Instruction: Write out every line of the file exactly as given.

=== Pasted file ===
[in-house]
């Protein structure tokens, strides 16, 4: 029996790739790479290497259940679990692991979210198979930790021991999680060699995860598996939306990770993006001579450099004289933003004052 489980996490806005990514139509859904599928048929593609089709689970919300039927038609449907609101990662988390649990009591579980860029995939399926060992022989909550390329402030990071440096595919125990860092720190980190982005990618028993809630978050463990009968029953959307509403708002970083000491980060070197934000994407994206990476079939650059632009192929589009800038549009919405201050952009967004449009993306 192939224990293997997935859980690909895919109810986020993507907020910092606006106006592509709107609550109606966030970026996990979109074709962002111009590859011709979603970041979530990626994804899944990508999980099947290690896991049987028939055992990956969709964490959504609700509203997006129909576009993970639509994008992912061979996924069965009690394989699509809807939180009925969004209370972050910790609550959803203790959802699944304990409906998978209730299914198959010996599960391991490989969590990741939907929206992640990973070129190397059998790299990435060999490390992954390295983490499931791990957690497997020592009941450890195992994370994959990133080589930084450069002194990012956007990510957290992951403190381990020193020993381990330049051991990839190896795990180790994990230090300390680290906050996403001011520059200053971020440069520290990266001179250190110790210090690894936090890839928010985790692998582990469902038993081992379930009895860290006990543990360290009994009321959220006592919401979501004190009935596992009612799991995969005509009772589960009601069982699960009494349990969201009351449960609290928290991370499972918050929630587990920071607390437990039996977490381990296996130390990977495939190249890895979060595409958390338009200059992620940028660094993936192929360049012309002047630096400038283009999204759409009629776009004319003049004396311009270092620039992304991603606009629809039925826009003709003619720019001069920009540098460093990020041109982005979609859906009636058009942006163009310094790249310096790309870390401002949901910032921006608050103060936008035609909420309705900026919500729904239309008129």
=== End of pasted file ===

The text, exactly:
[in-house]
């Protein structure tokens, strides 16, 4: 029996790739790479290497259940679990692991979210198979930790021991999680060699995860598996939306990770993006001579450099004289933003004052 489980996490806005990514139509859904599928048929593609089709689970919300039927038609449907609101990662988390649990009591579980860029995939399926060992022989909550390329402030990071440096595919125990860092720190980190982005990618028993809630978050463990009968029953959307509403708002970083000491980060070197934000994407994206990476079939650059632009192929589009800038549009919405201050952009967004449009993306 192939224990293997997935859980690909895919109810986020993507907020910092606006106006592509709107609550109606966030970026996990979109074709962002111009590859011709979603970041979530990626994804899944990508999980099947290690896991049987028939055992990956969709964490959504609700509203997006129909576009993970639509994008992912061979996924069965009690394989699509809807939180009925969004209370972050910790609550959803203790959802699944304990409906998978209730299914198959010996599960391991490989969590990741939907929206992640990973070129190397059998790299990435060999490390992954390295983490499931791990957690497997020592009941450890195992994370994959990133080589930084450069002194990012956007990510957290992951403190381990020193020993381990330049051991990839190896795990180790994990230090300390680290906050996403001011520059200053971020440069520290990266001179250190110790210090690894936090890839928010985790692998582990469902038993081992379930009895860290006990543990360290009994009321959220006592919401979501004190009935596992009612799991995969005509009772589960009601069982699960009494349990969201009351449960609290928290991370499972918050929630587990920071607390437990039996977490381990296996130390990977495939190249890895979060595409958390338009200059992620940028660094993936192929360049012309002047630096400038283009999204759409009629776009004319003049004396311009270092620039992304991603606009629809039925826009003709003619720019001069920009540098460093990020041109982005979609859906009636058009942006163009310094790249310096790309870390401002949901910032921006608050103060936008035609909420309705900026919500729904239309008129």